However, given that the Jazz have a daunting remaining schedule and just a 3.5 and 4-game lead over the current sixth-seeded Thunder and seventh-seeded Grizzlies, respectively, Utah has the possibility of dropping to any one of those spots.

From there, it’s still difficult to determine at this point who they would face. The lone seed that seems to pretty much be a lock is the third-seeded Houston Rockets who are too far behind to realistically move up to the two-seed, but too far ahead of the Jazz to realistically fall. Therefore, if Utah does drop to the six seed it’s essentially a guarantee that they’ll play the Rockets.

I actually would not mind that match-up at all, but that’s a different story.

If Utah drops to the fifth seed, at this point determining their opponent is the same mystery as it is currently at the fourth seed. If they dropped all the way to seven, it’s still not clear who their opponent would be either.

Although the Golden State Warriors have been atop the standings with the Spurs in second place pretty much the entire season, the Spurs briefly took over the one-seed earlier in the week by virtue of a tiebreaker. However, given that since that point the Spurs dropped a game while Golden State won two straight, the Warriors now hold a narrow 1.5-game lead for the top seed.

However, Golden State has struggled of late in the absence of Kevin Durant and there’s undoubtedly plenty of time for San Antonio to make up a 1.5-game deficit and overtake that top spot. Therefore, if Utah does drop to seven they’ll be in for a tough match-up with the unenviable task of taking on either the Golden State Warriors or San Antonio Spurs.

So as you can see, there’s a number of scenarios that still have yet to be worked out. Essentially all we can safely assume for now is that Golden State and San Antonio will finish either 1 or 2, Houston will finish 3, Utah, LA, OKC and Memphis will finish in some order in the 4-7 seeds and either Denver or one of the teams on the outside looking in will finish eighth.

Obviously rather than worry about match-ups, at this point Utah’s only focus should be on winning games and doing everything within their power to earn home court advantage since being able to start a series out and play a potential Game 7 in Vivint Smart Home Arena will be much more crucial than trying to speculate and gamble on finding the most favorable match-up against three teams that will likely prove about equally as difficult.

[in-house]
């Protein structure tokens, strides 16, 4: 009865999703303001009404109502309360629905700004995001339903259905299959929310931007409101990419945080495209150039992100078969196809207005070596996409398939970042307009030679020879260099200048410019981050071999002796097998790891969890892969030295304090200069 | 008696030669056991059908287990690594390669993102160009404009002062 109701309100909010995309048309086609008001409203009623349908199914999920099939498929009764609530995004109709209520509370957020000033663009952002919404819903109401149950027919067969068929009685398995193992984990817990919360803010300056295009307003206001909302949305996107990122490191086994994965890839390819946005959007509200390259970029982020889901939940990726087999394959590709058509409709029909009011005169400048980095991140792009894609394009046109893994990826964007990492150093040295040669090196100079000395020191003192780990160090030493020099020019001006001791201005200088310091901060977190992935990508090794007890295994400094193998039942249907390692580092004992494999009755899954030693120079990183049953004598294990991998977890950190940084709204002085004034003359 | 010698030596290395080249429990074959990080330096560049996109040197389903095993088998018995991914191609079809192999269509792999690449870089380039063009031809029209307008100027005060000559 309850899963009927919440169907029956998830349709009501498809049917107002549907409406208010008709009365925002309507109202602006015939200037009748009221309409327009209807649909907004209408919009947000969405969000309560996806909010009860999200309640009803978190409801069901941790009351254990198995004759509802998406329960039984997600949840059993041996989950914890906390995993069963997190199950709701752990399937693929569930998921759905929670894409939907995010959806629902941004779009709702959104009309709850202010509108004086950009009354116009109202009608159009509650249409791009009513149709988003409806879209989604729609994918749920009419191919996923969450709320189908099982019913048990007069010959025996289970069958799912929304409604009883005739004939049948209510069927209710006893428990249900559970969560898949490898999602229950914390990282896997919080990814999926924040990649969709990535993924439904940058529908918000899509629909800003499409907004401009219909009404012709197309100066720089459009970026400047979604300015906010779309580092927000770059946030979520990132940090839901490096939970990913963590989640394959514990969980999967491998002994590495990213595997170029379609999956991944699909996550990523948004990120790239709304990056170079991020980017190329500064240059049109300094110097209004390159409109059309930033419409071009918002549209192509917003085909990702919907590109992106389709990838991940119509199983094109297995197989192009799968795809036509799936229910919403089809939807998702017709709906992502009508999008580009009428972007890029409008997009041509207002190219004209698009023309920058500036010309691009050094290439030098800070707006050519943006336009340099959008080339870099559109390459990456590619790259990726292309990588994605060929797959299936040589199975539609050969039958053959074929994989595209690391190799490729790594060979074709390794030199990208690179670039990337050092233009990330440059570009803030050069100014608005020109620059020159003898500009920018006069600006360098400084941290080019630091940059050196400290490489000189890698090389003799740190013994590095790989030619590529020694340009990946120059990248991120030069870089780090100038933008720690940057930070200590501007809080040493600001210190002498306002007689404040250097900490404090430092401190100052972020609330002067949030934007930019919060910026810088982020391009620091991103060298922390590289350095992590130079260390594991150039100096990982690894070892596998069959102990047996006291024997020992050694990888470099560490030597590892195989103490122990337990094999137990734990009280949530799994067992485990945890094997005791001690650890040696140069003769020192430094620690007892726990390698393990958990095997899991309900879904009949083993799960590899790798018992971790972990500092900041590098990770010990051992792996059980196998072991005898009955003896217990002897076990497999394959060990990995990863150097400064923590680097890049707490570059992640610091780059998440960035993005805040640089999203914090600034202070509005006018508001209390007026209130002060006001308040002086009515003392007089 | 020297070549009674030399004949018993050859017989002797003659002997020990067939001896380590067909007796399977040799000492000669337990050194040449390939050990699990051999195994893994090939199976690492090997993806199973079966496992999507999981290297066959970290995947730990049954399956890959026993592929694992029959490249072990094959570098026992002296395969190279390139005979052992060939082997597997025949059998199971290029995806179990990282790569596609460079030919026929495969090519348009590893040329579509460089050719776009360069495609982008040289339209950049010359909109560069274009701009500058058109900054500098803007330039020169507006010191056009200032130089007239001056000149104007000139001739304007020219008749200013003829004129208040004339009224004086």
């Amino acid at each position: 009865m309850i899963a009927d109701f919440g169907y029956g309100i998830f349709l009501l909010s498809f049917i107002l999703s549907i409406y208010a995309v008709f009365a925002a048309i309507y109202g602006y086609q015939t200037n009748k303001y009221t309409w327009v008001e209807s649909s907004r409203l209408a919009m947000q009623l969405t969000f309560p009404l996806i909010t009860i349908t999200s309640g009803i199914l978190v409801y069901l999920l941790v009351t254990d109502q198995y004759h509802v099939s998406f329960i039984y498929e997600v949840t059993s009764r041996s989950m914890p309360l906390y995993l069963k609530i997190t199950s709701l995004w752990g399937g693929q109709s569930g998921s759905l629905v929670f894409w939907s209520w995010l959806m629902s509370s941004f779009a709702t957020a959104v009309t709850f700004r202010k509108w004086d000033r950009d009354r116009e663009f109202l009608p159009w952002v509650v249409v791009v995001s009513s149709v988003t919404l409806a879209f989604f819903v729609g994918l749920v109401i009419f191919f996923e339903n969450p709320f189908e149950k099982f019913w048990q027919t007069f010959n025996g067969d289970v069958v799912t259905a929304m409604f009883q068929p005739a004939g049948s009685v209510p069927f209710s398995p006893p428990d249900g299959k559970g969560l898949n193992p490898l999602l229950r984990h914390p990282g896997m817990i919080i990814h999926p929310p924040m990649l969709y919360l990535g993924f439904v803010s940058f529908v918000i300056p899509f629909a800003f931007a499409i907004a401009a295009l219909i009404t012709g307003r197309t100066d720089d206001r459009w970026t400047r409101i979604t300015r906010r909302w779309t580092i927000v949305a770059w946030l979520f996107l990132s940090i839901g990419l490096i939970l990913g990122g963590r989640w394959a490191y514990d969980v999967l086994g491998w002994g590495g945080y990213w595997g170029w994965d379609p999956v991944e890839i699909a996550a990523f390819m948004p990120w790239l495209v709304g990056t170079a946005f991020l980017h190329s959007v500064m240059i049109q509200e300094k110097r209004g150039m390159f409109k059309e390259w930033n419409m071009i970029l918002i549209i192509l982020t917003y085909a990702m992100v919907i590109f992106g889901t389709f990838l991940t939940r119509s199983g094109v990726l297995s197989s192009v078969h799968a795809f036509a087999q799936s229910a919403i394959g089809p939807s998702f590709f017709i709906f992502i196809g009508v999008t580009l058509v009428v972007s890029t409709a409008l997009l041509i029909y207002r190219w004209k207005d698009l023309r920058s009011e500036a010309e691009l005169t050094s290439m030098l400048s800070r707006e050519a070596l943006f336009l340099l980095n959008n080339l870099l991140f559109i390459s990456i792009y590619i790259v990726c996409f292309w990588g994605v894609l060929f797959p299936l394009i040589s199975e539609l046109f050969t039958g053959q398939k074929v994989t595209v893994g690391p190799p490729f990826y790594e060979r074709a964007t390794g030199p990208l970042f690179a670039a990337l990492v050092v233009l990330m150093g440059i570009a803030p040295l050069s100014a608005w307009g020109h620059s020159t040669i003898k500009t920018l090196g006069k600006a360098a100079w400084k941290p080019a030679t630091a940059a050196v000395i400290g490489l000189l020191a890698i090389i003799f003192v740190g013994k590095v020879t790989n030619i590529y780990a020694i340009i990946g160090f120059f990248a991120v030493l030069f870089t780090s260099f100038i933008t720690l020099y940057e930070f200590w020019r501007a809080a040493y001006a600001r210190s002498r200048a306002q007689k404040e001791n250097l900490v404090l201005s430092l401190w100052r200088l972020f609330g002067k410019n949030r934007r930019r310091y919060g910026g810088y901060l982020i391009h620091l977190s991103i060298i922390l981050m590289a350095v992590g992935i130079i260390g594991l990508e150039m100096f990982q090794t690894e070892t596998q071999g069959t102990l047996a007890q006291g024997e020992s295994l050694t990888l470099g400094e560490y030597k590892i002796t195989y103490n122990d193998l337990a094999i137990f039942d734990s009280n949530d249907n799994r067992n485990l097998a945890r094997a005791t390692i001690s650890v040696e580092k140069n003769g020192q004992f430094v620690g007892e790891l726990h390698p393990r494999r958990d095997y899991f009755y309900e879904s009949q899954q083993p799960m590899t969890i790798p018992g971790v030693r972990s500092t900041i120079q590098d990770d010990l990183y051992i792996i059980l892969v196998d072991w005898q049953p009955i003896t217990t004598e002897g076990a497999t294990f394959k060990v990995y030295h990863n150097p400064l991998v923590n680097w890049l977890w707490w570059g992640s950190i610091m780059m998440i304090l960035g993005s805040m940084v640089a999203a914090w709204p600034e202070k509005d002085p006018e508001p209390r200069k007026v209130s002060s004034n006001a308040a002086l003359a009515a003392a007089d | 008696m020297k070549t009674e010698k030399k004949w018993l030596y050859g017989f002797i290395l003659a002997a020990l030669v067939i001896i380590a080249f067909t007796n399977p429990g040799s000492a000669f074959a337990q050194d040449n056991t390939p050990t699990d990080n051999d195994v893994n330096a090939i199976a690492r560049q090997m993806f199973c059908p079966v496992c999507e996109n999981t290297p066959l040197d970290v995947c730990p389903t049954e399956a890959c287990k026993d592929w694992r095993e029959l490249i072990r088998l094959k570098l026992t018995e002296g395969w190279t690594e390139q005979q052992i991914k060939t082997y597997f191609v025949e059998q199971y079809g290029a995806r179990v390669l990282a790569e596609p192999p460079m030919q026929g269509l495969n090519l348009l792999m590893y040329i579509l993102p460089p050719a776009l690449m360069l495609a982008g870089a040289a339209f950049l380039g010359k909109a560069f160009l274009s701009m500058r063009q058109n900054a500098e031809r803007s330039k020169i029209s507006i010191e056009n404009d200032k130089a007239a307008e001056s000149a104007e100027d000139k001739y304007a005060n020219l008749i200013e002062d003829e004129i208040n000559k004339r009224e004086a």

If I had my choice based on what’s realistic at this point, I’d like to see Utah finish fourth and play Oklahoma City as the fifth seed, while having the Rockets and Clippers do battle at the three-six match-up and hopefully have the Warriors slide to the two-spot where they’d face off against what’s been a tough match-up for them in the Memphis Grizzlies.

This would also allow Utah to avoid Golden State until a potential Western Conference Finals, though taking San Antonio on in the second round doesn’t sound much better.

In terms of the eight-seed, I don’t have much confidence in any of the teams vying for that position standing much of a chance against the eventual one-seed and therefore helping out the Jazz, so while I’m mainly indifferent about that one, I suppose I’ll go with the Nuggets to face off against the Spurs.

Related Story: Who Should Utah Jazz Fans Cheer For to Earn the Eighth Seed?

Of course, just because it’s what I prefer certainly doesn’t mean it’s what will actually come to fruition. Considering the many battles taking place for playoff positioning throughout the Western Conference and how close many teams are to each other in the standings, there’s no debating that the final four weeks of the regular season are going to be a battle.

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And despite what we may have projected or speculated all season long, with just 13 games on the Utah Jazz’s regular season schedule, their future first-round playoff seed and opponent are still as unclear as ever.